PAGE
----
Who needs privacy when you have Google?

Holly New

I’ll be the first to admit I’m a Google addict.

Google is my homepage, and whenever I need to look up anything, it’s my best friend. I even have an Android phone that is powered by (you guessed it) Google. However, my dependency on Google had me wondering about the ramifications of it becoming such an information powerhouse, and after a quick Google search, I’ve come to the conclusion that Google is a little scary.

First of all, Google “reads” our emails. Gmail users will notice little ads around their email, some of which suspiciously resemble the content of our messages: That’s because Google read it. Google admits in its security and privacy policies that it does employ ad targeting.

Rest assured, however, because they write, “Ad targeting in Gmail is fully automated, and no humans read your email or Google Account information in order to show you advertisements or related information.” I’m just not quite sure if that makes me feel better.

Google is also really big—to the point that it might be considered a monopoly. Google recently settled an investigation with the Federal Trade Commission (FTC), who “took almost no action on allegations that Google tied its dominance in search to support its other businesses…,” writes Joel West of Seeking Alpha.

“There’s no question that Google skews its search results to benefit companies and services it has a stake in, or that have paid money for the privilege,” said David Futrelle of Time.

Skewing results isn’t fair. Google is using its supreme power to drive consumers to certain products, eliminating competitors in the process. Remember Mapquest? Yeah, me neither.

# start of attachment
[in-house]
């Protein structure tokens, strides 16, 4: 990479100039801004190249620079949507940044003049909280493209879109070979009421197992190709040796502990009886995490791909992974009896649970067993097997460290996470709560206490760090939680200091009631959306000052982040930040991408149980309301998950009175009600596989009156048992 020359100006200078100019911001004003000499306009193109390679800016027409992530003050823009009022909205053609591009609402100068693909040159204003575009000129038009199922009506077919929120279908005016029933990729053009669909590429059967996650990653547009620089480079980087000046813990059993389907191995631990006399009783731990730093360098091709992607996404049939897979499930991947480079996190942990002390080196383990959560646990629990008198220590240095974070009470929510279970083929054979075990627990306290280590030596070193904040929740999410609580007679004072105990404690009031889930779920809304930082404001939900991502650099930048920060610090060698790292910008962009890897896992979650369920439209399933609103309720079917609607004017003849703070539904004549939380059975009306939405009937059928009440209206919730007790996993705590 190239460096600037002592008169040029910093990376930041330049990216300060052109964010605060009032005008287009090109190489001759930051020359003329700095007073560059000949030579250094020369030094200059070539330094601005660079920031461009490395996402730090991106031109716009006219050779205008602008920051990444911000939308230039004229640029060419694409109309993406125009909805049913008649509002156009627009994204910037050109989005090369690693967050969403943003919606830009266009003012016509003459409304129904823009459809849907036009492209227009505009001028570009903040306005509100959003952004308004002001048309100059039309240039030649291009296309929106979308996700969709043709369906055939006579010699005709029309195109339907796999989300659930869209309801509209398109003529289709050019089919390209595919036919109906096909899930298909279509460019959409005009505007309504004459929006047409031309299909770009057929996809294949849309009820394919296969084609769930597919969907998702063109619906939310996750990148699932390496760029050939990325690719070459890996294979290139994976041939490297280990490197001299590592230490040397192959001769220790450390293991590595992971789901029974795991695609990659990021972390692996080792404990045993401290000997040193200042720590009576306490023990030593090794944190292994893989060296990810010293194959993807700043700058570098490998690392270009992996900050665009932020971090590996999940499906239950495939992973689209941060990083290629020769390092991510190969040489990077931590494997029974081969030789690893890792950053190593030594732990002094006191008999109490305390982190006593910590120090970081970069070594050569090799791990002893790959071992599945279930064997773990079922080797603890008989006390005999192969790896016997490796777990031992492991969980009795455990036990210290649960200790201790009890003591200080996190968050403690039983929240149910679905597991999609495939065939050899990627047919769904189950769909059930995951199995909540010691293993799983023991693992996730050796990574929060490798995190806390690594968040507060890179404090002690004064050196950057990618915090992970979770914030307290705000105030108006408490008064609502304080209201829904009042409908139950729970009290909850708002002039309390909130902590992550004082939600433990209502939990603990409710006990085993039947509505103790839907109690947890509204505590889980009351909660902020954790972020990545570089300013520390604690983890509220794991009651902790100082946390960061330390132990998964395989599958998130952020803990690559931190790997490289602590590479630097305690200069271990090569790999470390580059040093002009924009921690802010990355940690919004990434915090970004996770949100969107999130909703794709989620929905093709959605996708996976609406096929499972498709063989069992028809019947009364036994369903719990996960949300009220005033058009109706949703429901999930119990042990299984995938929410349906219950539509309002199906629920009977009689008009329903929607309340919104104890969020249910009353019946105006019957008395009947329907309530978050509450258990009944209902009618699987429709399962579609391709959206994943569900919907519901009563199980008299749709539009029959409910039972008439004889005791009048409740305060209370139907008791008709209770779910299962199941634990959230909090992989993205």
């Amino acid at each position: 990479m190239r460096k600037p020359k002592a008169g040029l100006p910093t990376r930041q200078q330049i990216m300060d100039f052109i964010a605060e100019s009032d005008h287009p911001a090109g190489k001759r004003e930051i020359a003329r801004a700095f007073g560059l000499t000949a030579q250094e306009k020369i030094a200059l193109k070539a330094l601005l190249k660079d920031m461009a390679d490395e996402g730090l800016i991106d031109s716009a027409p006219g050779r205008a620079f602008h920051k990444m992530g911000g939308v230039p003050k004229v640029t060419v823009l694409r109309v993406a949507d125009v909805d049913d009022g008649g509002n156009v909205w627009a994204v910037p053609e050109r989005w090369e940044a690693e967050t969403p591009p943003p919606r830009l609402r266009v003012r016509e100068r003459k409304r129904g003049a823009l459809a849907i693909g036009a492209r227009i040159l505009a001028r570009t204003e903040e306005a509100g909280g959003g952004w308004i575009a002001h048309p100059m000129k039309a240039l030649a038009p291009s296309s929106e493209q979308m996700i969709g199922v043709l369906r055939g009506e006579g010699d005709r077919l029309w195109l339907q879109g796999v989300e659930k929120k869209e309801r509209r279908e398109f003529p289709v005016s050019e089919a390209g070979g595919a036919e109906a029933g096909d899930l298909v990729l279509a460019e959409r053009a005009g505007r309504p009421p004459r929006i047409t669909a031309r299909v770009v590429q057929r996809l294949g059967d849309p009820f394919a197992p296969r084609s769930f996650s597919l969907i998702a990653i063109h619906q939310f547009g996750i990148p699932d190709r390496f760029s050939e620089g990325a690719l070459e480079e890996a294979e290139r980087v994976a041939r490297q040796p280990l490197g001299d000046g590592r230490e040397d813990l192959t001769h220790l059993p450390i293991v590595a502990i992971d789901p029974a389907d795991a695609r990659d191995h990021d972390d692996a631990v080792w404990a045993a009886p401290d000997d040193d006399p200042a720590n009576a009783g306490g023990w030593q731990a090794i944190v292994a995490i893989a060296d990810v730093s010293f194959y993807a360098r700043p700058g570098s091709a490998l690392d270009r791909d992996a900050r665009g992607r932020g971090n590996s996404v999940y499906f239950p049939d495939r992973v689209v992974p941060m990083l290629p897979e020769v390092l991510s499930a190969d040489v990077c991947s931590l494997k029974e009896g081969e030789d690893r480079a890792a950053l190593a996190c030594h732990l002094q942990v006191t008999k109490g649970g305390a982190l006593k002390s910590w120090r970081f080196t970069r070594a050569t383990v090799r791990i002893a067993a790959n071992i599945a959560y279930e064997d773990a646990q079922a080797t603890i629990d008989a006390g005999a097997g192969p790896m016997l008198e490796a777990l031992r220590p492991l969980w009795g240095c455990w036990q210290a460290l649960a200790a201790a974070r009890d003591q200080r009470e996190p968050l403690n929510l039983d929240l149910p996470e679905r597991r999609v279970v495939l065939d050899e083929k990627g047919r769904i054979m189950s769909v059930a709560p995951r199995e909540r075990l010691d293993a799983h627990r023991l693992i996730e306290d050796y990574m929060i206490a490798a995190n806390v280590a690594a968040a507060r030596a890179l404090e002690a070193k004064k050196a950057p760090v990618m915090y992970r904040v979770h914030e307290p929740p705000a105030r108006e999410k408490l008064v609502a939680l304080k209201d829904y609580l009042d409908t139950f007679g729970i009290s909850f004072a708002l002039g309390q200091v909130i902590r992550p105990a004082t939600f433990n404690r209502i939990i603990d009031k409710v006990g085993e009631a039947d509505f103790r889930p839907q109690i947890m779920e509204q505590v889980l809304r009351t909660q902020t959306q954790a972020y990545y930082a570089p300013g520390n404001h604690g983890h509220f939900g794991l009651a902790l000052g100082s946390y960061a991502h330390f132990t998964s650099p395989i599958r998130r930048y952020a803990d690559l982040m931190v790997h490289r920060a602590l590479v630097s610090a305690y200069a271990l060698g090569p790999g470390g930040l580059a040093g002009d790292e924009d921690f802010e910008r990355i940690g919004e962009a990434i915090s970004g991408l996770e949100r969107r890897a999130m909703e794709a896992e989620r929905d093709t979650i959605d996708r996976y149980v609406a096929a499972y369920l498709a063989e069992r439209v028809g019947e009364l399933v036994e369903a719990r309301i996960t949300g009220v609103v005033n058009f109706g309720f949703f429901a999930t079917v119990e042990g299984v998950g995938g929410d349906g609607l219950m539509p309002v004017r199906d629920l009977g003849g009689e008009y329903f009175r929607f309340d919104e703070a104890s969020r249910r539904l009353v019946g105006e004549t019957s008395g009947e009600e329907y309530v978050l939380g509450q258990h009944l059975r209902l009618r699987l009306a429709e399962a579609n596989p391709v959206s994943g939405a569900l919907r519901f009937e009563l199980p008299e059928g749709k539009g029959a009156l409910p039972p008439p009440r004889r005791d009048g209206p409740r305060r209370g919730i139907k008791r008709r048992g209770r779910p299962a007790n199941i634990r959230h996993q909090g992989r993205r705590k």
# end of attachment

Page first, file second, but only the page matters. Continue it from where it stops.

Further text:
Finally, Google’s innovations have turned a little Big Brother-ish. A new tool, Google Glass, is basically a pair of glasses that Claire Cain Miller of The New York Times reports “can take pictures or record video hands-free, show walking directions, search the Web and send messages by voice, offer translations and show alerts like a flight delay.”

Despite the possibility of eliminating smartphones or breaching privacy laws by recording people without permission, Google Glass will only feed our connectivity to technology and lessen our ability to separate.

“We want Google to be the third half of your brain,” said Google co-founder Sergey Brin.

I think they’ve taken over the whole thing.

So, even with these negatives, why do I still love Google? It’s really just a wonderful tool. It is probably the easiest method of searching the Internet, putting an endless amount of information at our fingertips. Google is fast, accurate and helps me find what I need.

Just remember, no matter how big and powerful Google gets, there is always an alternative.

“Some say Google is God. Others say Google is Satan. But if they think Google is too powerful, remember that with search engines unlike other companies, all it takes is a single click to go to another search engine,” as Brin put it.